Either you would not be going all the way down, all the way up, or a little bit of both.
For instance, in the case of lat pull-downs, the bar should be touching or at least coming within 1-2 inches of touching your chest.
Perhaps another test for ensuring that you are not using too much weight during lat pulldowns is the ability to hold the end positions for a second or two.
This means that when you reach the end of a rep (when you have pulled the weight to your chest), you should be able to pause for a second or two.
If you cannot hold this end position, then you’re most likely pulling a weight that’s too heavy for you and you’ll end up working your biceps more than your back muscles.
It also strains the arm muscles too much resulting in tired biceps after the lat pulldown workout.
The simple solution to this is, of course, just lowering the weights you are using.
This will ensure that you use the perfect form and the right range of motion on each rep.
If you do this, you are sure to work the intended muscles.
3. Not Knowing How to Use Back Muscles Altogether
Sometimes, you may have tired biceps from lat pulldown because you just have no idea how to make the right muscles do most of the work instead of your arm muscles.
This is very common, and it’s mostly due to the fact that unlike the biceps, you can’t see how your back muscles are working (because they are in your back).
At some point, when doing back exercises, it is quite difficult to create a proper mind-muscle connection with a muscle group that you can’t see.
You, therefore, end up working and straining the wrong muscle group (in this case, the biceps).
So how do you fix this? How do you ensure that you are using your back muscles when doing lat pulldowns?
Here are some cues and tips that will get you activating the right target muscles;
- Do not try pulling the weights to you
You see, when you grab the bar of a lat pulldown machine, your instinct is to try and pull it into your body.
Unfortunately, this thought of pulling the weight into your body is often what activates the biceps more than the back muscles.
You may be wondering:
How then am I even going to do lat pulldown?
- Try and pull with your elbows, not your hands
How is this even possible?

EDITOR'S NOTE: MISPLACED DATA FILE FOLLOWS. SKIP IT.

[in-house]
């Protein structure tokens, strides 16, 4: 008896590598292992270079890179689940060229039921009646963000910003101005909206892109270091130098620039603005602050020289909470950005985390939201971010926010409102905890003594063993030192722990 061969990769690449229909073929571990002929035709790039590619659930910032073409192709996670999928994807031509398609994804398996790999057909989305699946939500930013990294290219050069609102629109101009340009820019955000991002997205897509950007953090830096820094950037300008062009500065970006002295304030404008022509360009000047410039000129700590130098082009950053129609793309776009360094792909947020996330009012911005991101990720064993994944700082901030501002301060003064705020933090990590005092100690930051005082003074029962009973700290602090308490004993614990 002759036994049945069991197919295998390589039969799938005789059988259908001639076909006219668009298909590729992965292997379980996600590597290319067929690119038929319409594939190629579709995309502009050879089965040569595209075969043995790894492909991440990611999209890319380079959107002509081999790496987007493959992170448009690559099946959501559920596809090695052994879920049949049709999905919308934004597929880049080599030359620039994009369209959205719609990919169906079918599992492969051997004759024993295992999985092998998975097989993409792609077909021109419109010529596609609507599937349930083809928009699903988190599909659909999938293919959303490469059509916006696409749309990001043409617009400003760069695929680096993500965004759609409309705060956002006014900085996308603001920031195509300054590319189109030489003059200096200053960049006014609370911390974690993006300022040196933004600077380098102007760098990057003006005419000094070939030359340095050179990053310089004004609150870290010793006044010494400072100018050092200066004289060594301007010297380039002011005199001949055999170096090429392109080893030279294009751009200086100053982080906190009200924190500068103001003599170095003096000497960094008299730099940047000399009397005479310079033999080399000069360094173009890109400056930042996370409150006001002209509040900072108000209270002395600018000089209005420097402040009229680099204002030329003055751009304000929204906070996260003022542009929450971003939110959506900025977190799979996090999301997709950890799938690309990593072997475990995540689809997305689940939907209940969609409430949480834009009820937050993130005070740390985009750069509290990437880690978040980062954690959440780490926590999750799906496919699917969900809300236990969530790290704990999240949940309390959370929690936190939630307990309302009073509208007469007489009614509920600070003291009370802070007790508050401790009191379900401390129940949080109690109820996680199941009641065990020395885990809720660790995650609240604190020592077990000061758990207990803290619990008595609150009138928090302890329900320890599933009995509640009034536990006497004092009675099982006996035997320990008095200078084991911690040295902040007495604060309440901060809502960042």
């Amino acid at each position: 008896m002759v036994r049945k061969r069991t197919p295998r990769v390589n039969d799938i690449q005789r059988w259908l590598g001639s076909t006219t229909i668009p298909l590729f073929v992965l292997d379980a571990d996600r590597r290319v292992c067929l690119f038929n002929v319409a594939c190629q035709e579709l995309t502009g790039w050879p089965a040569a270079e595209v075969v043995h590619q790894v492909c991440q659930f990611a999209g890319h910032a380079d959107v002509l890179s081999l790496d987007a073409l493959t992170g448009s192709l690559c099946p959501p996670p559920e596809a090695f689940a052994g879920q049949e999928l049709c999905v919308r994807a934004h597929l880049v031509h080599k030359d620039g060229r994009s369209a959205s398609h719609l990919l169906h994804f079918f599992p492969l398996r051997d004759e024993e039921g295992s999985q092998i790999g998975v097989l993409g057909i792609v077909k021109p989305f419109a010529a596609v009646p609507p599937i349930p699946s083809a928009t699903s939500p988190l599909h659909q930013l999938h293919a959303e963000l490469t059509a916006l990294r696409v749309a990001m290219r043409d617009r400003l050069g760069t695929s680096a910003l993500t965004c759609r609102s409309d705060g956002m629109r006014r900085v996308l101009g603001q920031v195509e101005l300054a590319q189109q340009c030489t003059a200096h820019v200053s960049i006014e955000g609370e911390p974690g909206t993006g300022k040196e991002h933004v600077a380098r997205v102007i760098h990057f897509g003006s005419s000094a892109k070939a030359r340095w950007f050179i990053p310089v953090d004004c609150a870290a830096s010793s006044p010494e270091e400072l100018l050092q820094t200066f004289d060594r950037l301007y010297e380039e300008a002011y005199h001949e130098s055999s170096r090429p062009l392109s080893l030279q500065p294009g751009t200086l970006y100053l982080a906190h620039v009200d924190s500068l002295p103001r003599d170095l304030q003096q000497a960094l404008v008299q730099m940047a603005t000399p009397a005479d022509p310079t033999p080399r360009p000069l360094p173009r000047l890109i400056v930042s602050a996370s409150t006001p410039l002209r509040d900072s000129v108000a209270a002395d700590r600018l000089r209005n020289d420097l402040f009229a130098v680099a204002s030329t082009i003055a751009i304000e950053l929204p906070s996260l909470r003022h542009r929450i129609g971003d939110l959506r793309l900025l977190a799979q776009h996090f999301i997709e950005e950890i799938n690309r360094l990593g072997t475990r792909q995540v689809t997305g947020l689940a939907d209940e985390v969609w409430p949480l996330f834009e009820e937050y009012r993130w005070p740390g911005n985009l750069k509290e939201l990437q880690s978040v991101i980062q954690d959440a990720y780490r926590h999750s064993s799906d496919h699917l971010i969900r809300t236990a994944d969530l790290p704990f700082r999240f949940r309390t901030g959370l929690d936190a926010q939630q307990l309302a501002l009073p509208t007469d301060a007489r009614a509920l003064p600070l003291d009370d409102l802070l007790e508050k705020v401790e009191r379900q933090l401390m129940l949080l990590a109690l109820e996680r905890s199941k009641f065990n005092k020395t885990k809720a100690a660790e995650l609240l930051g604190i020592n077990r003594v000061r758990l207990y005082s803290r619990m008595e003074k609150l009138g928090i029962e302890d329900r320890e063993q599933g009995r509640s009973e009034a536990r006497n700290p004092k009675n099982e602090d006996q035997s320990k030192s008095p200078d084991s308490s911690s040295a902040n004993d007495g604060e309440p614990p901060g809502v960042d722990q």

You see, when you are pulling more with your hands than your elbows, you are using your biceps, not your back!
Think of your forearms and hands as some hooks that connect the elbows to the bar.
Back exercises are often all about using the elbows.
So try and imagine that the hands are only gripping the bar, and put your focus into moving the elbows behind your body.
Perhaps the best way to do this is imagining that there’s someone behind you and you want to hit them with the elbows.
Now since your hands are gripping the bar, the weight will end up being pulled towards your chest as a result of the elbows going backward.
When you reach the end point, be sure to squeeze the shoulder blades together for one second.
- A neutral or overhand grip may give better results than an underhand bar grip
When performing back exercises, an underhand grip (when your palms face you or the ceiling) engages the biceps more than a neutral grip (where the palms face each other) or an overhand grip (where the palms face away from you or the floor).
This, therefore, means that using an underhand grip when doing lat pulldowns will potentially increase bicep involvement.
This may result in too much straining of the biceps and consequently result in tired biceps from lat pulldown sessions.
Note, however, that your biceps will still be recruited with a neutral or an overhand grip.
The difference is that with an underhand grip, their involvement is more significant and that’s all that is required to strain them.
So when performing any back exercises, not just the lat pulldown, you are more likely to work your back muscle better with an overhand grip than with an underhand grip.
In a nutshell, if you have tired biceps after using the lat pulldown machine, the solution lies in avoiding improper forms, using a weight that will allow you use proper form, and learning to pull the weight with the elbows.